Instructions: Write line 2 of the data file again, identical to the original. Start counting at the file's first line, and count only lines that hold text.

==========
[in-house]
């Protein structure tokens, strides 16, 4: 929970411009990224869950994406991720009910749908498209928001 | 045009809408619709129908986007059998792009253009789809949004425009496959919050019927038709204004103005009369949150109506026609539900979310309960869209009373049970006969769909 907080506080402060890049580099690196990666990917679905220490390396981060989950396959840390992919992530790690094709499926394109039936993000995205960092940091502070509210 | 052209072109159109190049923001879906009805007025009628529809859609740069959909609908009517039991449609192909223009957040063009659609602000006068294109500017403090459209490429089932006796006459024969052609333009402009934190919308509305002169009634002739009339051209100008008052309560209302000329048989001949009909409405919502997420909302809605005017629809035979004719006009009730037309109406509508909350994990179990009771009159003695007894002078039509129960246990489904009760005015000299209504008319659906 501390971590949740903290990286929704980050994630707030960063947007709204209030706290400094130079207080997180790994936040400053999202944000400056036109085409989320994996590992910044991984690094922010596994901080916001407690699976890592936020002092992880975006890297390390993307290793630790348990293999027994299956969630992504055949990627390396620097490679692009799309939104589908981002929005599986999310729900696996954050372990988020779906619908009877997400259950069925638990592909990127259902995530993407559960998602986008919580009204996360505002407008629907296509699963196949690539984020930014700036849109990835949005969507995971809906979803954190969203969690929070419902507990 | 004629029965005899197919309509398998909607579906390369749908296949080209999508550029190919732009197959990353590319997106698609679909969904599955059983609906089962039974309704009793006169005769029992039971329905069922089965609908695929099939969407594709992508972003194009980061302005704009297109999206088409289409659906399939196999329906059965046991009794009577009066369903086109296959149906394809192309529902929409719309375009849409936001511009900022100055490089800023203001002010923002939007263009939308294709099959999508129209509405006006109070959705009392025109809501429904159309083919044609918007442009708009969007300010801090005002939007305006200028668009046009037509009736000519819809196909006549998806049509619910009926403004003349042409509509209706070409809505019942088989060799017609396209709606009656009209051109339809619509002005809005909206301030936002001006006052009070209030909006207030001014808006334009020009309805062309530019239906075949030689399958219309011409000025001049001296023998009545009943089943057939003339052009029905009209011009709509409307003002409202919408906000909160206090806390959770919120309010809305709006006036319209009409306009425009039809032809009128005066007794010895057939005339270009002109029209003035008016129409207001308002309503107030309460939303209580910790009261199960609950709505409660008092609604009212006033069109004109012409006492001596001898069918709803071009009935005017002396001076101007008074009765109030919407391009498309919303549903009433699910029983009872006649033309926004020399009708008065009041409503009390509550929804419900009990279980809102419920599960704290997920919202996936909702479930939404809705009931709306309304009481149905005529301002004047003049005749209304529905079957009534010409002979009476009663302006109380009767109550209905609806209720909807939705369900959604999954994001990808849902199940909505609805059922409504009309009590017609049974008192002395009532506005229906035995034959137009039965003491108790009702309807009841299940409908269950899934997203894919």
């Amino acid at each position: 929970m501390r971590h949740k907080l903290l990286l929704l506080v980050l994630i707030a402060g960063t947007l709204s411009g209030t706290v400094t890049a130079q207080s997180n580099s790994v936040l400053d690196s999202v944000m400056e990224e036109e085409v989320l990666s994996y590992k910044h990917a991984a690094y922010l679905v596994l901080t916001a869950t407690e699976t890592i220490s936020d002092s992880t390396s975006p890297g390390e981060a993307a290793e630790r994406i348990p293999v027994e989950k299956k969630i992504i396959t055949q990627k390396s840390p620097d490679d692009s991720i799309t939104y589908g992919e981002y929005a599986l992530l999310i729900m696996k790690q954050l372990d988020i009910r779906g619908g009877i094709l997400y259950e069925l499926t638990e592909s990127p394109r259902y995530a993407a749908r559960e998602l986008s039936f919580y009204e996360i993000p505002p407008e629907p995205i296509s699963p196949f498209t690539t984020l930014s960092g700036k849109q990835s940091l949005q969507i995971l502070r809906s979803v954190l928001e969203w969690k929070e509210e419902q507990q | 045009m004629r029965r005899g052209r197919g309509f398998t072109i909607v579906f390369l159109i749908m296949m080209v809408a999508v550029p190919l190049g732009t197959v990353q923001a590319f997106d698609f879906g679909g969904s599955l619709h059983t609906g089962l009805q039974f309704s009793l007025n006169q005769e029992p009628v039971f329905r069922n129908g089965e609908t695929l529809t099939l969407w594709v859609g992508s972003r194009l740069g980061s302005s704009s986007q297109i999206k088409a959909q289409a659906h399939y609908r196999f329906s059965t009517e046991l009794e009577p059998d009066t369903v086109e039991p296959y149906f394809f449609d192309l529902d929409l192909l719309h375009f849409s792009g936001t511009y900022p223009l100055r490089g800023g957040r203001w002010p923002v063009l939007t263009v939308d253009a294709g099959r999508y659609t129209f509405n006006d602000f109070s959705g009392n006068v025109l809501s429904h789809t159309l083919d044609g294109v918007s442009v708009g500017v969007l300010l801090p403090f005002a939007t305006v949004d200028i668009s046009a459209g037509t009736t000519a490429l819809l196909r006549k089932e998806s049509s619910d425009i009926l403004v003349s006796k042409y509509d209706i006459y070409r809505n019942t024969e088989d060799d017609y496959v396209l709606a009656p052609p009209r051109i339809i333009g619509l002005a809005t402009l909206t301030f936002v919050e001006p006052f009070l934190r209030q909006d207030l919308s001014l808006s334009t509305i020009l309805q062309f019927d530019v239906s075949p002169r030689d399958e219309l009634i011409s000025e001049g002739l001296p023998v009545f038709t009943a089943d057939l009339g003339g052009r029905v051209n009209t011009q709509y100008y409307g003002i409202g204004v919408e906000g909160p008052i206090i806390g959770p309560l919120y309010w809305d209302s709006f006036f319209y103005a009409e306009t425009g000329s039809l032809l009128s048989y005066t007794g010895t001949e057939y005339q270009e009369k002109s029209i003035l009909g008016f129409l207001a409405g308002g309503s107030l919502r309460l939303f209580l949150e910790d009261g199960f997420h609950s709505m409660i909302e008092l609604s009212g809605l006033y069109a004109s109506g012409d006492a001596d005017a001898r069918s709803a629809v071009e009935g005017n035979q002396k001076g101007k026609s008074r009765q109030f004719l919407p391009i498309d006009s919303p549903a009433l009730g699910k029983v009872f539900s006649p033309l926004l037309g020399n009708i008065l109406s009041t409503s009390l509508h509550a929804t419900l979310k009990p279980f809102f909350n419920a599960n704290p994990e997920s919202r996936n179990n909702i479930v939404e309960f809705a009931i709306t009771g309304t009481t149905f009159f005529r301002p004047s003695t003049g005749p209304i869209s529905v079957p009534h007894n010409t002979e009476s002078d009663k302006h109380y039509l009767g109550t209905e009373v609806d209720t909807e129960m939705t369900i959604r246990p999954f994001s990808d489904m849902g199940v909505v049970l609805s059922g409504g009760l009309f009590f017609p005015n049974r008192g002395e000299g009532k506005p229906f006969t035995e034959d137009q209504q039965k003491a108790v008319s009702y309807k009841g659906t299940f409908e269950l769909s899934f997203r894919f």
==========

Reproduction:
């Protein structure tokens, strides 16, 4: 929970411009990224869950994406991720009910749908498209928001 | 045009809408619709129908986007059998792009253009789809949004425009496959919050019927038709204004103005009369949150109506026609539900979310309960869209009373049970006969769909 907080506080402060890049580099690196990666990917679905220490390396981060989950396959840390992919992530790690094709499926394109039936993000995205960092940091502070509210 | 052209072109159109190049923001879906009805007025009628529809859609740069959909609908009517039991449609192909223009957040063009659609602000006068294109500017403090459209490429089932006796006459024969052609333009402009934190919308509305002169009634002739009339051209100008008052309560209302000329048989001949009909409405919502997420909302809605005017629809035979004719006009009730037309109406509508909350994990179990009771009159003695007894002078039509129960246990489904009760005015000299209504008319659906 501390971590949740903290990286929704980050994630707030960063947007709204209030706290400094130079207080997180790994936040400053999202944000400056036109085409989320994996590992910044991984690094922010596994901080916001407690699976890592936020002092992880975006890297390390993307290793630790348990293999027994299956969630992504055949990627390396620097490679692009799309939104589908981002929005599986999310729900696996954050372990988020779906619908009877997400259950069925638990592909990127259902995530993407559960998602986008919580009204996360505002407008629907296509699963196949690539984020930014700036849109990835949005969507995971809906979803954190969203969690929070419902507990 | 004629029965005899197919309509398998909607579906390369749908296949080209999508550029190919732009197959990353590319997106698609679909969904599955059983609906089962039974309704009793006169005769029992039971329905069922089965609908695929099939969407594709992508972003194009980061302005704009297109999206088409289409659906399939196999329906059965046991009794009577009066369903086109296959149906394809192309529902929409719309375009849409936001511009900022100055490089800023203001002010923002939007263009939308294709099959999508129209509405006006109070959705009392025109809501429904159309083919044609918007442009708009969007300010801090005002939007305006200028668009046009037509009736000519819809196909006549998806049509619910009926403004003349042409509509209706070409809505019942088989060799017609396209709606009656009209051109339809619509002005809005909206301030936002001006006052009070209030909006207030001014808006334009020009309805062309530019239906075949030689399958219309011409000025001049001296023998009545009943089943057939003339052009029905009209011009709509409307003002409202919408906000909160206090806390959770919120309010809305709006006036319209009409306009425009039809032809009128005066007794010895057939005339270009002109029209003035008016129409207001308002309503107030309460939303209580910790009261199960609950709505409660008092609604009212006033069109004109012409006492001596001898069918709803071009009935005017002396001076101007008074009765109030919407391009498309919303549903009433699910029983009872006649033309926004020399009708008065009041409503009390509550929804419900009990279980809102419920599960704290997920919202996936909702479930939404809705009931709306309304009481149905005529301002004047003049005749209304529905079957009534010409002979009476009663302006109380009767109550209905609806209720909807939705369900959604999954994001990808849902199940909505609805059922409504009309009590017609049974008192002395009532506005229906035995034959137009039965003491108790009702309807009841299940409908269950899934997203894919």